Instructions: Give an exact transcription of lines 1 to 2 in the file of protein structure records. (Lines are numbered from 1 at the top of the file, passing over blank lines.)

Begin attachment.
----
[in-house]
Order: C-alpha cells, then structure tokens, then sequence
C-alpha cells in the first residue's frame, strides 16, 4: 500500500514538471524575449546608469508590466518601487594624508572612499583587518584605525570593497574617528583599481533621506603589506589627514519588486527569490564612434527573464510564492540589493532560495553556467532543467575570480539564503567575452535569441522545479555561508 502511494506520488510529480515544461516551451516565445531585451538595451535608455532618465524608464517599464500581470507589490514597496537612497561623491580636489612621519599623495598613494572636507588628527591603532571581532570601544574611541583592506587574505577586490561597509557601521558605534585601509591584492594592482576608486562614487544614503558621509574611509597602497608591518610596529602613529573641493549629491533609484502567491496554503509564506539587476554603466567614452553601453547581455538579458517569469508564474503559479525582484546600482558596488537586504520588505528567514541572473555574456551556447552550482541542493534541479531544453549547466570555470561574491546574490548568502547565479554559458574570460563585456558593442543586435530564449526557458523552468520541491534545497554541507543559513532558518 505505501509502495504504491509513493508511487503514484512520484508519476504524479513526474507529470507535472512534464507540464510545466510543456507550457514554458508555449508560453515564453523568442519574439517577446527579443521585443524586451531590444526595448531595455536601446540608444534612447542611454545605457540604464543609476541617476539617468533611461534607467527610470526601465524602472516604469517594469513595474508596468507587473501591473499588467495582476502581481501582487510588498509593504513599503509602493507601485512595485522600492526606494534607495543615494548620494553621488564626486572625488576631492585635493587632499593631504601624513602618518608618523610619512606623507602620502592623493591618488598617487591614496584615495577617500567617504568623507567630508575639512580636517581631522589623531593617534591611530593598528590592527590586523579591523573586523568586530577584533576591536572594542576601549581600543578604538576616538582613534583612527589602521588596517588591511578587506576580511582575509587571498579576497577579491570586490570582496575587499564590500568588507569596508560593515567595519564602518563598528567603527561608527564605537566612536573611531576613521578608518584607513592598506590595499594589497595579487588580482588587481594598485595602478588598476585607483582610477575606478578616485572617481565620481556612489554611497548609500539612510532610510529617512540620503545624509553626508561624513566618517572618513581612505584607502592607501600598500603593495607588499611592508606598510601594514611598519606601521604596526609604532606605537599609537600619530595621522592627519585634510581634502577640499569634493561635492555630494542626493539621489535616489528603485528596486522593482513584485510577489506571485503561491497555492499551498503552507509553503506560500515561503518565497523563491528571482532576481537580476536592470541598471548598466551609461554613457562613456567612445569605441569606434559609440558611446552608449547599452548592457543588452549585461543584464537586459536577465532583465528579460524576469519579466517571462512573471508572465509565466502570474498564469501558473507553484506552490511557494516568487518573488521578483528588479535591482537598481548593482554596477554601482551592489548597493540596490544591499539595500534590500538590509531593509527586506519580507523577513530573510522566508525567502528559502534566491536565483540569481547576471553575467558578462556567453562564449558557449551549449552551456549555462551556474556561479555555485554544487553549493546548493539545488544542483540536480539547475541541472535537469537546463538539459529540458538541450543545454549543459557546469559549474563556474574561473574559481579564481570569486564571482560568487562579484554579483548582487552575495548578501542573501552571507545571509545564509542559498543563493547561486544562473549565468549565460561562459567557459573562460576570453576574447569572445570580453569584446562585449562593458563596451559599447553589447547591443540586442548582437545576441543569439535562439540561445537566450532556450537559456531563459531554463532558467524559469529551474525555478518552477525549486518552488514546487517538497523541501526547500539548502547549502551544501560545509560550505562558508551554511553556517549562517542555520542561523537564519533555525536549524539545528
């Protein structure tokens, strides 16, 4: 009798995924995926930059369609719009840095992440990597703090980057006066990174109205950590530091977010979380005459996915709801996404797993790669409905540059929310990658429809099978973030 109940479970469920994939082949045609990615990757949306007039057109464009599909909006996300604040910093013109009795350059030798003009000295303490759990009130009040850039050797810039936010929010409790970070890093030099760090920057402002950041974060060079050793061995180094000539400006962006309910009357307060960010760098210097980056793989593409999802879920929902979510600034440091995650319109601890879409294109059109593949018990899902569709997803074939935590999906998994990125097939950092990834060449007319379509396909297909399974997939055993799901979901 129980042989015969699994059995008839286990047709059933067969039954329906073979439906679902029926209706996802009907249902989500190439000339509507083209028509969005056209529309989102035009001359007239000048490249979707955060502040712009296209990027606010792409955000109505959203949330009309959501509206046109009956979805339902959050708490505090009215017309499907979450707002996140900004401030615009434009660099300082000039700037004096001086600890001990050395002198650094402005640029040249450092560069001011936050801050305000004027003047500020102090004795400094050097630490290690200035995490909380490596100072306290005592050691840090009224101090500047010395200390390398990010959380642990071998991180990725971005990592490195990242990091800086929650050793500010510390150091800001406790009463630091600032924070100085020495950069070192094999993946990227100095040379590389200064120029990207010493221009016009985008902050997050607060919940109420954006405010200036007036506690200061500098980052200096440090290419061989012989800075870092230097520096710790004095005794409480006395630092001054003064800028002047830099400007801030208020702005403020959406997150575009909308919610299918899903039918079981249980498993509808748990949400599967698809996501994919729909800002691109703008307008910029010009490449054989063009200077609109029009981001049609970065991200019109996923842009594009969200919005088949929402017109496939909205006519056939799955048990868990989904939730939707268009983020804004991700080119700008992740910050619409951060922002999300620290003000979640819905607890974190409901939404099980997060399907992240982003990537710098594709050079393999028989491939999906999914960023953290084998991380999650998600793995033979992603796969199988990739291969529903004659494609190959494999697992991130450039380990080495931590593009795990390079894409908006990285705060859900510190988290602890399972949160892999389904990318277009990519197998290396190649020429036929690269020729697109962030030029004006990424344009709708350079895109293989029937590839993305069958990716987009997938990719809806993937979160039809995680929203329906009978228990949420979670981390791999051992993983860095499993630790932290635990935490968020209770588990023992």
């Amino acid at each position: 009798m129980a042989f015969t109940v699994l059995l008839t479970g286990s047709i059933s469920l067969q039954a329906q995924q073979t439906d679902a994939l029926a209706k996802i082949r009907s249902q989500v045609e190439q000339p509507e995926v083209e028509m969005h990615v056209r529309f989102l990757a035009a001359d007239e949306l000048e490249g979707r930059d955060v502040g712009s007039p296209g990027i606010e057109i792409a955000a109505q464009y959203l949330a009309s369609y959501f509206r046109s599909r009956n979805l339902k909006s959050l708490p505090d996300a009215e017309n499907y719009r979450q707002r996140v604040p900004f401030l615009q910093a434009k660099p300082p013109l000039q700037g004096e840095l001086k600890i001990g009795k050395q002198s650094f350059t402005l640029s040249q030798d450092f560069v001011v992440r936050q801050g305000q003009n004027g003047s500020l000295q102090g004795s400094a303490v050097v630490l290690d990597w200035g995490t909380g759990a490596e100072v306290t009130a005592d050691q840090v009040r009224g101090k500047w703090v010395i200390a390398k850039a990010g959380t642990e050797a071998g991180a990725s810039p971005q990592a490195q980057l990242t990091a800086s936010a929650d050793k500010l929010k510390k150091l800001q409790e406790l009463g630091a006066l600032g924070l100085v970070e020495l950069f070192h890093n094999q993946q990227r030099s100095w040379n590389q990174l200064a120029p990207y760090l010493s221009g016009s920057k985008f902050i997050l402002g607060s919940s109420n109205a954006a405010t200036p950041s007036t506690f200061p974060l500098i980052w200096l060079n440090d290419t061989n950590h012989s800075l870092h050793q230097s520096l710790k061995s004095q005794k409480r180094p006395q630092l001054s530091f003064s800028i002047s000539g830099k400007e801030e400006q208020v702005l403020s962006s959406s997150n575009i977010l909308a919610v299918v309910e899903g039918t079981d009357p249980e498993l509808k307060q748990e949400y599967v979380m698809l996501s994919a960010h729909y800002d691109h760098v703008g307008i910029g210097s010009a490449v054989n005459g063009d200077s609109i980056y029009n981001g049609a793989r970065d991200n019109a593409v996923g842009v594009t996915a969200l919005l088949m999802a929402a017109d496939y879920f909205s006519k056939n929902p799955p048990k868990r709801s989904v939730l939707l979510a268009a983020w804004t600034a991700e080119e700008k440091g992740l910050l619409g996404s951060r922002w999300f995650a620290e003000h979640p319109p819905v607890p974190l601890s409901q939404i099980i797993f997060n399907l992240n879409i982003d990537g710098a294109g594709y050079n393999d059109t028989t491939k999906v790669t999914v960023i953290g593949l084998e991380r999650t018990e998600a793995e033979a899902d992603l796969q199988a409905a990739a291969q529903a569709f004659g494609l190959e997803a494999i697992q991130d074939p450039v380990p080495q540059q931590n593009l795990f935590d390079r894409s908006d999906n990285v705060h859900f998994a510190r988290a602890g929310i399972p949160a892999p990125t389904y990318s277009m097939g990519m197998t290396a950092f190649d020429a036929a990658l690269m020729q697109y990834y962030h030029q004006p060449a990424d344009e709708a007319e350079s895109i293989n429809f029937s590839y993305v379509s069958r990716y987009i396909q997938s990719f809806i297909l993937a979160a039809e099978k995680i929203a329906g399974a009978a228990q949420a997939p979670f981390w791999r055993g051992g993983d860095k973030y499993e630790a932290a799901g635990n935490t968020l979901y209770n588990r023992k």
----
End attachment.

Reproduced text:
[in-house]
Order: C-alpha cells, then structure tokens, then sequence